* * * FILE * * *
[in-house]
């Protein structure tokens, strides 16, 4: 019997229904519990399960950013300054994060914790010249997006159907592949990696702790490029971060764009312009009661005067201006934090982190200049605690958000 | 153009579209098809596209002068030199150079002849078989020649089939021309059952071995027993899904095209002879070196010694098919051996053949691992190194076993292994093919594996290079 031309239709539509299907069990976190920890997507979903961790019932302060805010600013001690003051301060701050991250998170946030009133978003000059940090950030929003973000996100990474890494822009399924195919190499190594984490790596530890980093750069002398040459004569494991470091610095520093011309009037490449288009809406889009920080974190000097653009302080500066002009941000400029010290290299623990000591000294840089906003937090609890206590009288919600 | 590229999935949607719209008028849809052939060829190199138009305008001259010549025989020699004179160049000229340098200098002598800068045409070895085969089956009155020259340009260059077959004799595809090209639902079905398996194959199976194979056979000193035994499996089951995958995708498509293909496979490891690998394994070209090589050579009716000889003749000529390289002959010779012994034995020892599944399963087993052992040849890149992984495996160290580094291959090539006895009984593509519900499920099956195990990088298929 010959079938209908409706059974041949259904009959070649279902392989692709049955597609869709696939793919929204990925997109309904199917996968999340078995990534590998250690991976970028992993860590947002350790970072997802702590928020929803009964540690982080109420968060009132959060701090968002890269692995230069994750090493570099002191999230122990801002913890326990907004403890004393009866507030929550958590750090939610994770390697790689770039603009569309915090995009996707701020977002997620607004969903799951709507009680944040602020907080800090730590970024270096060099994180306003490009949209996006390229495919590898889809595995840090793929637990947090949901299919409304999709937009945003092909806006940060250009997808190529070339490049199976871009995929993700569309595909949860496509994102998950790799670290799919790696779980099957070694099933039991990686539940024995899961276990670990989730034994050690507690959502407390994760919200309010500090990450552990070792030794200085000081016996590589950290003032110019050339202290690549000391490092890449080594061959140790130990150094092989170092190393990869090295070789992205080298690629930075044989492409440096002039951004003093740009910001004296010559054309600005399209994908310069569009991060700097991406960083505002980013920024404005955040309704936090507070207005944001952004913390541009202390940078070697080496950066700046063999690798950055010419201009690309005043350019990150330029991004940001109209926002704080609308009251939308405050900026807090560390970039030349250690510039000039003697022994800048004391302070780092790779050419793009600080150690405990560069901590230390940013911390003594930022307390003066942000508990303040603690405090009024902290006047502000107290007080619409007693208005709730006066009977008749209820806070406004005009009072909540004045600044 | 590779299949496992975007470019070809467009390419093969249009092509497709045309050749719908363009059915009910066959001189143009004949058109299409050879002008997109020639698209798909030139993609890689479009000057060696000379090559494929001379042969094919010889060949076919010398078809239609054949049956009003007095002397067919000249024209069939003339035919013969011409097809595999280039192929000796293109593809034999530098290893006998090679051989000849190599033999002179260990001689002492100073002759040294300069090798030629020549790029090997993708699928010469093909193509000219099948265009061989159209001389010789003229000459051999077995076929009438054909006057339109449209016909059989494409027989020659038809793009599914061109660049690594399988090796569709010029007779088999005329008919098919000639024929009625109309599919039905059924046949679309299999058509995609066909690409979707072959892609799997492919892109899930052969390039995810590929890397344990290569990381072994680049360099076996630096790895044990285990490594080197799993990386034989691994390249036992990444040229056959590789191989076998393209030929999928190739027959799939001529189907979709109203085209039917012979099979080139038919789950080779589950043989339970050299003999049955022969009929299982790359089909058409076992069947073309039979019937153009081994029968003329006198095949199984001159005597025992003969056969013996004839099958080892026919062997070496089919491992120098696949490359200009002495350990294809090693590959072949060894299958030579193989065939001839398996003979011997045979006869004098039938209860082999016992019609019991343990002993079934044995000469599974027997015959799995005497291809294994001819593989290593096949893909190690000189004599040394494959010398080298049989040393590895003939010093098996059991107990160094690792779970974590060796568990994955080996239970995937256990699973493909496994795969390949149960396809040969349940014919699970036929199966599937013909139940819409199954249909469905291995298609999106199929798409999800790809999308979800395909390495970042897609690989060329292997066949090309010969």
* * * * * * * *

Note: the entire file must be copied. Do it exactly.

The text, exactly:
[in-house]
């Protein structure tokens, strides 16, 4: 019997229904519990399960950013300054994060914790010249997006159907592949990696702790490029971060764009312009009661005067201006934090982190200049605690958000 | 153009579209098809596209002068030199150079002849078989020649089939021309059952071995027993899904095209002879070196010694098919051996053949691992190194076993292994093919594996290079 031309239709539509299907069990976190920890997507979903961790019932302060805010600013001690003051301060701050991250998170946030009133978003000059940090950030929003973000996100990474890494822009399924195919190499190594984490790596530890980093750069002398040459004569494991470091610095520093011309009037490449288009809406889009920080974190000097653009302080500066002009941000400029010290290299623990000591000294840089906003937090609890206590009288919600 | 590229999935949607719209008028849809052939060829190199138009305008001259010549025989020699004179160049000229340098200098002598800068045409070895085969089956009155020259340009260059077959004799595809090209639902079905398996194959199976194979056979000193035994499996089951995958995708498509293909496979490891690998394994070209090589050579009716000889003749000529390289002959010779012994034995020892599944399963087993052992040849890149992984495996160290580094291959090539006895009984593509519900499920099956195990990088298929 010959079938209908409706059974041949259904009959070649279902392989692709049955597609869709696939793919929204990925997109309904199917996968999340078995990534590998250690991976970028992993860590947002350790970072997802702590928020929803009964540690982080109420968060009132959060701090968002890269692995230069994750090493570099002191999230122990801002913890326990907004403890004393009866507030929550958590750090939610994770390697790689770039603009569309915090995009996707701020977002997620607004969903799951709507009680944040602020907080800090730590970024270096060099994180306003490009949209996006390229495919590898889809595995840090793929637990947090949901299919409304999709937009945003092909806006940060250009997808190529070339490049199976871009995929993700569309595909949860496509994102998950790799670290799919790696779980099957070694099933039991990686539940024995899961276990670990989730034994050690507690959502407390994760919200309010500090990450552990070792030794200085000081016996590589950290003032110019050339202290690549000391490092890449080594061959140790130990150094092989170092190393990869090295070789992205080298690629930075044989492409440096002039951004003093740009910001004296010559054309600005399209994908310069569009991060700097991406960083505002980013920024404005955040309704936090507070207005944001952004913390541009202390940078070697080496950066700046063999690798950055010419201009690309005043350019990150330029991004940001109209926002704080609308009251939308405050900026807090560390970039030349250690510039000039003697022994800048004391302070780092790779050419793009600080150690405990560069901590230390940013911390003594930022307390003066942000508990303040603690405090009024902290006047502000107290007080619409007693208005709730006066009977008749209820806070406004005009009072909540004045600044 | 590779299949496992975007470019070809467009390419093969249009092509497709045309050749719908363009059915009910066959001189143009004949058109299409050879002008997109020639698209798909030139993609890689479009000057060696000379090559494929001379042969094919010889060949076919010398078809239609054949049956009003007095002397067919000249024209069939003339035919013969011409097809595999280039192929000796293109593809034999530098290893006998090679051989000849190599033999002179260990001689002492100073002759040294300069090798030629020549790029090997993708699928010469093909193509000219099948265009061989159209001389010789003229000459051999077995076929009438054909006057339109449209016909059989494409027989020659038809793009599914061109660049690594399988090796569709010029007779088999005329008919098919000639024929009625109309599919039905059924046949679309299999058509995609066909690409979707072959892609799997492919892109899930052969390039995810590929890397344990290569990381072994680049360099076996630096790895044990285990490594080197799993990386034989691994390249036992990444040229056959590789191989076998393209030929999928190739027959799939001529189907979709109203085209039917012979099979080139038919789950080779589950043989339970050299003999049955022969009929299982790359089909058409076992069947073309039979019937153009081994029968003329006198095949199984001159005597025992003969056969013996004839099958080892026919062997070496089919491992120098696949490359200009002495350990294809090693590959072949060894299958030579193989065939001839398996003979011997045979006869004098039938209860082999016992019609019991343990002993079934044995000469599974027997015959799995005497291809294994001819593989290593096949893909190690000189004599040394494959010398080298049989040393590895003939010093098996059991107990160094690792779970974590060796568990994955080996239970995937256990699973493909496994795969390949149960396809040969349940014919699970036929199966599937013909139940819409199954249909469905291995298609999106199929798409999800790809999308979800395909390495970042897609690989060329292997066949090309010969």